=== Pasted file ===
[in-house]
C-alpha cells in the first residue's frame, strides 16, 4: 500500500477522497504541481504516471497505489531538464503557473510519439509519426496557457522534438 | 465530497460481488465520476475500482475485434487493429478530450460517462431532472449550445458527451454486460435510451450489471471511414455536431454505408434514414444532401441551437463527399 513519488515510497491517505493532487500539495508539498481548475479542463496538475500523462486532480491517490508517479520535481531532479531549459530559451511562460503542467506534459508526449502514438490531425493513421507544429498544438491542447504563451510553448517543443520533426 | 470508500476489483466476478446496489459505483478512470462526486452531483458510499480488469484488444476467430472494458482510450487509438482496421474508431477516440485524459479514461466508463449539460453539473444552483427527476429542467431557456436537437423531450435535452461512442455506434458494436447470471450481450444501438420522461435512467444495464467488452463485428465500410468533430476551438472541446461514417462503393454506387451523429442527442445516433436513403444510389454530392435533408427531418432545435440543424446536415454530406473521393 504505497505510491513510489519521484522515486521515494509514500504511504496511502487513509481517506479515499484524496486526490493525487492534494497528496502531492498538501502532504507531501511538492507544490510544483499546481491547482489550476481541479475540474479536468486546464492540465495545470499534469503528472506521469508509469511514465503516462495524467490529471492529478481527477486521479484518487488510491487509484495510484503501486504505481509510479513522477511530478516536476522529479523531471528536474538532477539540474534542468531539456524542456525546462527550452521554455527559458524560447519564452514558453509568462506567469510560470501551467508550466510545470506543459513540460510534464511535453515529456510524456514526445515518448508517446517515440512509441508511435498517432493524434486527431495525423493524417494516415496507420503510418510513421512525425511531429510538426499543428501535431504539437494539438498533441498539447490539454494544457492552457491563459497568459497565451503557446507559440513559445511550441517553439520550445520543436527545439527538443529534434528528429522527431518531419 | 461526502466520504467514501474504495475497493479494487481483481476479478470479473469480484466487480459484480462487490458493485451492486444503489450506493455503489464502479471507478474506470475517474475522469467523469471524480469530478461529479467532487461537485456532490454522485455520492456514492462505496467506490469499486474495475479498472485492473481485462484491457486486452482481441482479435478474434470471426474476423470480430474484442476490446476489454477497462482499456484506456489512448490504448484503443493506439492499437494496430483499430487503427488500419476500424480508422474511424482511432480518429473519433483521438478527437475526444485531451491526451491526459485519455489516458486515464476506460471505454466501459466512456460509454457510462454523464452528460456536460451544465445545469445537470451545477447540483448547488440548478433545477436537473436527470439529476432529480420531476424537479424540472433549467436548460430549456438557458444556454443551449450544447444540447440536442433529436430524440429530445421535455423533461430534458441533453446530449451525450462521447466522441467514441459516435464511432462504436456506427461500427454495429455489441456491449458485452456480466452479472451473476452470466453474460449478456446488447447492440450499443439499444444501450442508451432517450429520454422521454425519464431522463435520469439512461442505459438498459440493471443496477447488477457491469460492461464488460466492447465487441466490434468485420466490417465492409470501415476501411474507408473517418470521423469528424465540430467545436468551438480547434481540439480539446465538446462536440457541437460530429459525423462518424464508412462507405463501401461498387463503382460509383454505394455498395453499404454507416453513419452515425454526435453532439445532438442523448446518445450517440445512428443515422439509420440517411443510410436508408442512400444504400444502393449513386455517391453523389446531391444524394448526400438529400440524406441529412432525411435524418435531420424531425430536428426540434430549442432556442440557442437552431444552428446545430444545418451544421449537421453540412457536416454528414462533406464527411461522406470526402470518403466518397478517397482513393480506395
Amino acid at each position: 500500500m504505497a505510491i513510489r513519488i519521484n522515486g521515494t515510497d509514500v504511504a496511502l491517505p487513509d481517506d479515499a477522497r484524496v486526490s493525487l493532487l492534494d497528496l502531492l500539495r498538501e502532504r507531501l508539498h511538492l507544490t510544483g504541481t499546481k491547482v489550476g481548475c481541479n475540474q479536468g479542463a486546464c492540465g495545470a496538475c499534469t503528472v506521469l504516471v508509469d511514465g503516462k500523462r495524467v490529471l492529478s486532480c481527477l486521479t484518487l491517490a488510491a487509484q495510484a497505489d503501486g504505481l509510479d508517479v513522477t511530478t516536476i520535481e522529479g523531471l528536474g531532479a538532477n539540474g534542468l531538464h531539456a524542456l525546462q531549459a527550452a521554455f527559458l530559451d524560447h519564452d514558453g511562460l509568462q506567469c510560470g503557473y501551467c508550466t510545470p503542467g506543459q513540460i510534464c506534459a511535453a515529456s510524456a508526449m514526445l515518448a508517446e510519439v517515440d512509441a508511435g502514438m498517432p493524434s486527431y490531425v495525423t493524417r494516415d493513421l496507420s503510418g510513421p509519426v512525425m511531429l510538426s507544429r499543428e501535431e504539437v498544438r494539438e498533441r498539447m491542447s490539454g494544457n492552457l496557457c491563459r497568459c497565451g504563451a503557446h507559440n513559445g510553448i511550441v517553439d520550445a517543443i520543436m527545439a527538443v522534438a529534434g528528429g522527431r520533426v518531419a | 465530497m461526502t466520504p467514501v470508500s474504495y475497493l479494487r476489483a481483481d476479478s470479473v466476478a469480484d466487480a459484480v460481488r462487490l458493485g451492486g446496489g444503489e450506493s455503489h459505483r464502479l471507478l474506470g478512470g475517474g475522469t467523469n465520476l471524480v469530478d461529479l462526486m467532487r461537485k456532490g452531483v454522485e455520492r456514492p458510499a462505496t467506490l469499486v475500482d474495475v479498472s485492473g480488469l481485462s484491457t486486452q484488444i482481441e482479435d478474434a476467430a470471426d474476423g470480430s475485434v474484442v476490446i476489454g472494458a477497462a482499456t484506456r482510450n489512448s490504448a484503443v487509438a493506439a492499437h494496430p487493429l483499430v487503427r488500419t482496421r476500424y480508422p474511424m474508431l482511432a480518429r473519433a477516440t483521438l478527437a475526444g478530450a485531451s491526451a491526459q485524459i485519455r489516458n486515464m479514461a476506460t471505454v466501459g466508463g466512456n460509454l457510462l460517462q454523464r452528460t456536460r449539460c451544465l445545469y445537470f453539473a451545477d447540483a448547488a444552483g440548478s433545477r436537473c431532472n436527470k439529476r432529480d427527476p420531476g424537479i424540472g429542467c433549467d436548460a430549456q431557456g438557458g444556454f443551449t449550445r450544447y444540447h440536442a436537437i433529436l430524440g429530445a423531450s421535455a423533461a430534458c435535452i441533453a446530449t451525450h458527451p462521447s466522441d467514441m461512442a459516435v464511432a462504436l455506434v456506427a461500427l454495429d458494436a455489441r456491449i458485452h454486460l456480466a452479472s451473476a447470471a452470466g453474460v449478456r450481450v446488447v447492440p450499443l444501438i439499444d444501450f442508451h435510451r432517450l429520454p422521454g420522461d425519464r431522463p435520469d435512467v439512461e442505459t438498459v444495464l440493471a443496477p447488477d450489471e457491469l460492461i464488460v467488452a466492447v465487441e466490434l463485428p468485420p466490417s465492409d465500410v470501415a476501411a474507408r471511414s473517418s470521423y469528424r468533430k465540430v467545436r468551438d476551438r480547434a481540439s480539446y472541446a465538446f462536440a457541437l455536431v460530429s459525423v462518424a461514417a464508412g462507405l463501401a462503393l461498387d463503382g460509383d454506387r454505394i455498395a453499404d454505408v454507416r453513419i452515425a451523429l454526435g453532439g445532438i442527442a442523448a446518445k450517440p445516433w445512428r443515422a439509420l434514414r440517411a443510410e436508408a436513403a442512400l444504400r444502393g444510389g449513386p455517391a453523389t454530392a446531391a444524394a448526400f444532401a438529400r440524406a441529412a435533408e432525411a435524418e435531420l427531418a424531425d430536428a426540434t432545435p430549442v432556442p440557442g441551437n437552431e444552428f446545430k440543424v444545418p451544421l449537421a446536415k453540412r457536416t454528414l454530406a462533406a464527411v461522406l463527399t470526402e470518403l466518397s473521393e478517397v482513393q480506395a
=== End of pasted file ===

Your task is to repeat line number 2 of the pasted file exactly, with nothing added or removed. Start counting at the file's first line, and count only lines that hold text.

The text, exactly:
C-alpha cells in the first residue's frame, strides 16, 4: 500500500477522497504541481504516471497505489531538464503557473510519439509519426496557457522534438 | 465530497460481488465520476475500482475485434487493429478530450460517462431532472449550445458527451454486460435510451450489471471511414455536431454505408434514414444532401441551437463527399 513519488515510497491517505493532487500539495508539498481548475479542463496538475500523462486532480491517490508517479520535481531532479531549459530559451511562460503542467506534459508526449502514438490531425493513421507544429498544438491542447504563451510553448517543443520533426 | 470508500476489483466476478446496489459505483478512470462526486452531483458510499480488469484488444476467430472494458482510450487509438482496421474508431477516440485524459479514461466508463449539460453539473444552483427527476429542467431557456436537437423531450435535452461512442455506434458494436447470471450481450444501438420522461435512467444495464467488452463485428465500410468533430476551438472541446461514417462503393454506387451523429442527442445516433436513403444510389454530392435533408427531418432545435440543424446536415454530406473521393 504505497505510491513510489519521484522515486521515494509514500504511504496511502487513509481517506479515499484524496486526490493525487492534494497528496502531492498538501502532504507531501511538492507544490510544483499546481491547482489550476481541479475540474479536468486546464492540465495545470499534469503528472506521469508509469511514465503516462495524467490529471492529478481527477486521479484518487488510491487509484495510484503501486504505481509510479513522477511530478516536476522529479523531471528536474538532477539540474534542468531539456524542456525546462527550452521554455527559458524560447519564452514558453509568462506567469510560470501551467508550466510545470506543459513540460510534464511535453515529456510524456514526445515518448508517446517515440512509441508511435498517432493524434486527431495525423493524417494516415496507420503510418510513421512525425511531429510538426499543428501535431504539437494539438498533441498539447490539454494544457492552457491563459497568459497565451503557446507559440513559445511550441517553439520550445520543436527545439527538443529534434528528429522527431518531419 | 461526502466520504467514501474504495475497493479494487481483481476479478470479473469480484466487480459484480462487490458493485451492486444503489450506493455503489464502479471507478474506470475517474475522469467523469471524480469530478461529479467532487461537485456532490454522485455520492456514492462505496467506490469499486474495475479498472485492473481485462484491457486486452482481441482479435478474434470471426474476423470480430474484442476490446476489454477497462482499456484506456489512448490504448484503443493506439492499437494496430483499430487503427488500419476500424480508422474511424482511432480518429473519433483521438478527437475526444485531451491526451491526459485519455489516458486515464476506460471505454466501459466512456460509454457510462454523464452528460456536460451544465445545469445537470451545477447540483448547488440548478433545477436537473436527470439529476432529480420531476424537479424540472433549467436548460430549456438557458444556454443551449450544447444540447440536442433529436430524440429530445421535455423533461430534458441533453446530449451525450462521447466522441467514441459516435464511432462504436456506427461500427454495429455489441456491449458485452456480466452479472451473476452470466453474460449478456446488447447492440450499443439499444444501450442508451432517450429520454422521454425519464431522463435520469439512461442505459438498459440493471443496477447488477457491469460492461464488460466492447465487441466490434468485420466490417465492409470501415476501411474507408473517418470521423469528424465540430467545436468551438480547434481540439480539446465538446462536440457541437460530429459525423462518424464508412462507405463501401461498387463503382460509383454505394455498395453499404454507416453513419452515425454526435453532439445532438442523448446518445450517440445512428443515422439509420440517411443510410436508408442512400444504400444502393449513386455517391453523389446531391444524394448526400438529400440524406441529412432525411435524418435531420424531425430536428426540434430549442432556442440557442437552431444552428446545430444545418451544421449537421453540412457536416454528414462533406464527411461522406470526402470518403466518397478517397482513393480506395